Transforming the health care revenue cycle has been saved
Transforming the health care revenue cycle
The future of the revenue cycle experience
The US health care environment demands a radically reimagined revenue cycle, one that transcends the transactional, highly manual, and siloed operation that commonly defines today’s revenue cycle experience. Learn how the revenue cycle of the future can help organizations capitalize on an increasingly data-rich ecosystem and the evolution of patient expectations.
- Shoring up financial health and resiliency
- Responding to industry trends
- How to build a health care revenue cycle of the future
- The next five years
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Shoring up financial health and resiliency
The COVID-19 pandemic has only served to accelerate the financial, patient experience, and operational demands that have been building for years. The pandemic has put the spotlight on health care revenue cycle performance more acutely than at any time since the foundation of managed care arrangements in the mid-20th century, which is why investing in the revenue cycle of the future is more critical than ever.
As finance functions have been proactively investing in digital, automation, and analytics assets, revenue cycle organizations have often been slow to evolve and defined by manual, resource-intensive, and reactive processes. These legacy revenue cycle processes produce long delays in revenue realization, do not generate maximum yield on claims, and deliver a fragmented, confusing experience to patients.
The revenue cycle of the future can both drive down costs through an optimized operating model and improve revenue yield by enabling more effective collections activities driven by cognitive analytics and machine learning. It can also deliver a more seamless patient experience through more digital channels.
Investing in a revenue cycle of the future will both shore up the financial health of organizations in the wake of the pandemic and make them more resilient to the multitude of potential future disruptions that could affect the industry.
But a revenue cycle cannot be viewed in a vacuum. Anticipating the broader future of health landscape over the next decade is critical to effectively planning for and investing in the revenue cycle of the future.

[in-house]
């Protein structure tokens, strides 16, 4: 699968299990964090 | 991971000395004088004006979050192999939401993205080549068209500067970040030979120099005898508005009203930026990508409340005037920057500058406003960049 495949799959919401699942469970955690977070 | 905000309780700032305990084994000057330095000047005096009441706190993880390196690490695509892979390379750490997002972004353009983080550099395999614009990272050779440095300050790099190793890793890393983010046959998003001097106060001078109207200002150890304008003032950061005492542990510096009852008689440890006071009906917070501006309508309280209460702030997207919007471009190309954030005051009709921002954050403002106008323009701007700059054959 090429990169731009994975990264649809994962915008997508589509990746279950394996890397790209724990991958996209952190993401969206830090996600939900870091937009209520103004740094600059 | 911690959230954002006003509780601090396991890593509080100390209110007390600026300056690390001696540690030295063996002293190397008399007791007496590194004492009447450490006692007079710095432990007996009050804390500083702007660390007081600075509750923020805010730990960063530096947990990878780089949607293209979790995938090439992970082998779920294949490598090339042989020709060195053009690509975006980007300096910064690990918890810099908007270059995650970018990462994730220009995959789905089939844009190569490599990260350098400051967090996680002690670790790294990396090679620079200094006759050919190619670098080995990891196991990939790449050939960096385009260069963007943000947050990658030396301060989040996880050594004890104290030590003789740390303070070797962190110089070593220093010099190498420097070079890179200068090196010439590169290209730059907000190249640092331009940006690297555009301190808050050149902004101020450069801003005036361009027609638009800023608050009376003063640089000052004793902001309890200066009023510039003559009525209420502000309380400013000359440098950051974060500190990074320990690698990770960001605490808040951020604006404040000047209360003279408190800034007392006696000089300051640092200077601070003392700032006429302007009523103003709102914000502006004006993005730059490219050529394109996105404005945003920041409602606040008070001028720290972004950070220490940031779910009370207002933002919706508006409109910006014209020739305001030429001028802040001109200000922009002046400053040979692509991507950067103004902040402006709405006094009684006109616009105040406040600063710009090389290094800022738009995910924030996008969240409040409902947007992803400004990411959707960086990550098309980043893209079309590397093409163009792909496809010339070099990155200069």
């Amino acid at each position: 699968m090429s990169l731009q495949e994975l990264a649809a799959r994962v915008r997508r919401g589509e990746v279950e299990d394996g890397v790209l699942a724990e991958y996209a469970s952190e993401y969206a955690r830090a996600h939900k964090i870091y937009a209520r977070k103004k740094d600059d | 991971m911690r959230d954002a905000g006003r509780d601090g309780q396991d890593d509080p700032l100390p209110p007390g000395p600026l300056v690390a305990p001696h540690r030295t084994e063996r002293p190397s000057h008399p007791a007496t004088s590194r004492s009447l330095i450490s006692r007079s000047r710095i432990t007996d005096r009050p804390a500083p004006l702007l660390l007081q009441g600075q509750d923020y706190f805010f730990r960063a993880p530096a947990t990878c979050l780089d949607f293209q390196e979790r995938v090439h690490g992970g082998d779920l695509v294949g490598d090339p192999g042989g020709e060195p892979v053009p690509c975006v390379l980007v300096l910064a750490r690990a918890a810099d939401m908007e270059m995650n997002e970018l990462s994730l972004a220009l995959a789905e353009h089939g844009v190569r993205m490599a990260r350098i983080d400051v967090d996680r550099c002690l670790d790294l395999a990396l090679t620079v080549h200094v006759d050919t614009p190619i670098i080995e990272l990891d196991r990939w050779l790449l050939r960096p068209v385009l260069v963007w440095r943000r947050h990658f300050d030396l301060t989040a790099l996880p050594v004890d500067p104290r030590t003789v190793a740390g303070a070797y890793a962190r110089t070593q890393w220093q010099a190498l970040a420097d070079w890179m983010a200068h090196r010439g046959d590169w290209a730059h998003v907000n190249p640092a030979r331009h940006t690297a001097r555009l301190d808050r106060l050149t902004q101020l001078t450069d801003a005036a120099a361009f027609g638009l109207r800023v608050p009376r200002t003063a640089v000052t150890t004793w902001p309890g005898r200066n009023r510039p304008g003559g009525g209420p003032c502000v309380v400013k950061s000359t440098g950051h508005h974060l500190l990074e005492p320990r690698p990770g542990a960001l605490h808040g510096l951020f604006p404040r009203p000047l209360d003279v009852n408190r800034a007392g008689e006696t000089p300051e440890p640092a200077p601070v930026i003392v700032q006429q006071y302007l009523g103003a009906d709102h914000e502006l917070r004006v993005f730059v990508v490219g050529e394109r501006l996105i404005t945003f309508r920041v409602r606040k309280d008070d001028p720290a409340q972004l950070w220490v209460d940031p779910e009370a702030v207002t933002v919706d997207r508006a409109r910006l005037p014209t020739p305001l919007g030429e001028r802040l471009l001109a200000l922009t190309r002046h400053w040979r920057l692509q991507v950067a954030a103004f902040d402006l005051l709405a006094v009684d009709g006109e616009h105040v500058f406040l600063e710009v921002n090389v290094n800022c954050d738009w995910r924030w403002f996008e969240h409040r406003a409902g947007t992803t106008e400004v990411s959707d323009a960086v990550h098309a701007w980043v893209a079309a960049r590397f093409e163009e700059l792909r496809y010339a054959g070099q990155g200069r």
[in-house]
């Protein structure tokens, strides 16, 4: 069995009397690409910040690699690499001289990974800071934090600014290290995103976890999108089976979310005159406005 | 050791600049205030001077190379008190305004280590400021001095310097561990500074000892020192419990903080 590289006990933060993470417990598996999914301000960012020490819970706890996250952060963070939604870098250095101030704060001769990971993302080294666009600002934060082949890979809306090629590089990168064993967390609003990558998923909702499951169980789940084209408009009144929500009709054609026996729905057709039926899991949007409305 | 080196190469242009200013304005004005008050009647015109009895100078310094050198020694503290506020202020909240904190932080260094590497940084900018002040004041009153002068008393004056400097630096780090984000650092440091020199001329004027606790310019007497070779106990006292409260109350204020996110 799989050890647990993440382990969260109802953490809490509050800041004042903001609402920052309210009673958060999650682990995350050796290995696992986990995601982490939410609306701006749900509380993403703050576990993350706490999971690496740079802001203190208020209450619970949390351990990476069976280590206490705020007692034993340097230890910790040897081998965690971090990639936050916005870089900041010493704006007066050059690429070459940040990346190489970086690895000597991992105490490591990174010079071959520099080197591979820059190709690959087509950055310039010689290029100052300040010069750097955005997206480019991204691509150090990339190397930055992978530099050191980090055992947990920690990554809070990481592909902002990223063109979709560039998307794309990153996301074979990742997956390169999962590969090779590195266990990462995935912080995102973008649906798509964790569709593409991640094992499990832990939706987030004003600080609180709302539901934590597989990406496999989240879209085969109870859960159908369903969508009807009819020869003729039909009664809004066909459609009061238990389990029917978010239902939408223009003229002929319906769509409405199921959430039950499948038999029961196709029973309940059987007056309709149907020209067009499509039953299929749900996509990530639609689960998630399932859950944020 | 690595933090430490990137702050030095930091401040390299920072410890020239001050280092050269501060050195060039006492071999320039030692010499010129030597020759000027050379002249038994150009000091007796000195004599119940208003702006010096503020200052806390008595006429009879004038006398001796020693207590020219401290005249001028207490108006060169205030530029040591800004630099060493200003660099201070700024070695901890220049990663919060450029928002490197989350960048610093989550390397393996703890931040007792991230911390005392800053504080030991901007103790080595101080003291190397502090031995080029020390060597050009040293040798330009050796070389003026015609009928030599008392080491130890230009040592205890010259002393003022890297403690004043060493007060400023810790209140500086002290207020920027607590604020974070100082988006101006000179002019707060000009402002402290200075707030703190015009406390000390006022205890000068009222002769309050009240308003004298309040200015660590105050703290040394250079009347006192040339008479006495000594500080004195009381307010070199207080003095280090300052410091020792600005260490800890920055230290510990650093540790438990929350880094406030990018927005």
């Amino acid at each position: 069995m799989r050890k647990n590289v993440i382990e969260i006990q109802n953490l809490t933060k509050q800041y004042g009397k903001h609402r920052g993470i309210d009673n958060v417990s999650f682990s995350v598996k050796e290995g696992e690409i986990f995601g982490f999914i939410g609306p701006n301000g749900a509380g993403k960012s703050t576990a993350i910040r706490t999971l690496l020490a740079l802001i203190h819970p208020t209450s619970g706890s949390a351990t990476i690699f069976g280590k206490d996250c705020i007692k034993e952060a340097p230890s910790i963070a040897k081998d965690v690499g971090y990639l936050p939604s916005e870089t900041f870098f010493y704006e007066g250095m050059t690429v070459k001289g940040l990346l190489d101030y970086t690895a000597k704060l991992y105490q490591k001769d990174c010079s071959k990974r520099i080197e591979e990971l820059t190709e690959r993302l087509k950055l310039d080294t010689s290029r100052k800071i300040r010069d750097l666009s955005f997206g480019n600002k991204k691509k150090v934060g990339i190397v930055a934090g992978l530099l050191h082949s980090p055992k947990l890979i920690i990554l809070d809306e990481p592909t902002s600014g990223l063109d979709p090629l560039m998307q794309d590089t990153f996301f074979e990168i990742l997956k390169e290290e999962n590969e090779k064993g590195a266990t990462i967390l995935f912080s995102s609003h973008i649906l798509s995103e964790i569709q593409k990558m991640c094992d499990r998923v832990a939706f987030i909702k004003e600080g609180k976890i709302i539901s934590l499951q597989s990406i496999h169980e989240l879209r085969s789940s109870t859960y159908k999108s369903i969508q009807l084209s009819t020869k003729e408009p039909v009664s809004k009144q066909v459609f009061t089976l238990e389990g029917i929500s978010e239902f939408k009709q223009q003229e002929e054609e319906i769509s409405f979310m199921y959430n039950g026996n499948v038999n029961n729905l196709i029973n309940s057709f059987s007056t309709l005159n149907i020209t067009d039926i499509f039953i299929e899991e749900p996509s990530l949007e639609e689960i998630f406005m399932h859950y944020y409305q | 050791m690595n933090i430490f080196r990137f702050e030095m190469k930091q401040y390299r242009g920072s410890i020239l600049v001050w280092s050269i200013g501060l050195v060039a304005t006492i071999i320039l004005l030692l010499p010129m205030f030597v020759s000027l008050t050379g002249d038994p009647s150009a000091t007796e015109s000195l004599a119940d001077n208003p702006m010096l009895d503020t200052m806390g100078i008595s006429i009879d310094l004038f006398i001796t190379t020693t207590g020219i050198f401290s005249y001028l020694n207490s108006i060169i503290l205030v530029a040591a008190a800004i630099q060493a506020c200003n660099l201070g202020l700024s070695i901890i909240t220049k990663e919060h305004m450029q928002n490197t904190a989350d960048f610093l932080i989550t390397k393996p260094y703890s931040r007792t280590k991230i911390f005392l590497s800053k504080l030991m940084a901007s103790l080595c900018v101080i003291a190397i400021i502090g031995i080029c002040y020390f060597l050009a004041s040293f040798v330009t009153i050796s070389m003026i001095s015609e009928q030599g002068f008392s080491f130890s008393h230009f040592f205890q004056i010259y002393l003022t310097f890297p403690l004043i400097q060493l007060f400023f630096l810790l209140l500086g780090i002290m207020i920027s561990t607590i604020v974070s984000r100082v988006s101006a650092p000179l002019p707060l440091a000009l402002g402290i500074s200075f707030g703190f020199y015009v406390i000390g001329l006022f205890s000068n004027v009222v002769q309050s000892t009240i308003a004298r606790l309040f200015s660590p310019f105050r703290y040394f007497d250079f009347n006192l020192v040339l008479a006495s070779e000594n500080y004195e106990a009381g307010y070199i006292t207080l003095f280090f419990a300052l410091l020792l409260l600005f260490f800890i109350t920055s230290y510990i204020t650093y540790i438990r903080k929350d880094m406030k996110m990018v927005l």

Responding to industry trends
The key trends driving the future of health are interconnected and mutually reinforcing. They are defined by:
- Transformations in the availability, interoperability, and deployment of data
- Innovation in care delivery and settings of care
- The evolution of expectations for an increasingly empowered patient population
Patients are increasingly willing and able to share their health data as the interoperability of data across providers and platforms expands. Improved techniques for leveraging that data, in turn, are driving more rapid breakthroughs in population health and treatments. Along with these breakthroughs, settings of care are expanding, improving access to care and reducing costs. Finally, patients expect greater transparency and channels of engagement from health care providers.
The traditional health care revenue cycle is ill-prepared to respond to these trends. It has been narrowly focused on a limited set of financial data; been defined by inefficient, manual processes; and viewed patient interactions as mostly transactional. As the future of health landscape emerges over the next decade, the revenue cycle experience must be reimagined to play new and expanded roles, including:
- An insights hub that harnesses a health system’s data and delivers advanced analytics and insights across the organization
- An automation agent to streamline operations in an evolving, complex care environment
- A patient-centric platform to elevate the patient experience and meet consumer expectations
How to build a health care revenue cycle of the future
The foundational work for achieving the full potential from your future revenue cycle can begin immediately with a comprehensive review of your current capabilities. The review should focus on opportunities for operating model optimization, process standardization, technology integration, and data and analytics maturity and should include the following activities:
The next five years
The output of this operational review will yield a portfolio of transformation opportunities to be designed, developed, tested, and implemented over a one-year window. It will also serve as the foundation for a mature revenue cycle in a five-year time horizon. Initial, targeted investments are important not only to establish the technical and talent foundation, but also to build organizational momentum and demonstrate the value of pursuing a more comprehensive transformation.
While a full suite of capabilities cannot be achieved overnight, the vision of a revenue cycle of the future depends on what strategic choices and investments finance and revenue cycle leaders make today. Merely incremental changes can lead to revolutionary experiences for those inside the revenue cycle and the patients they serve.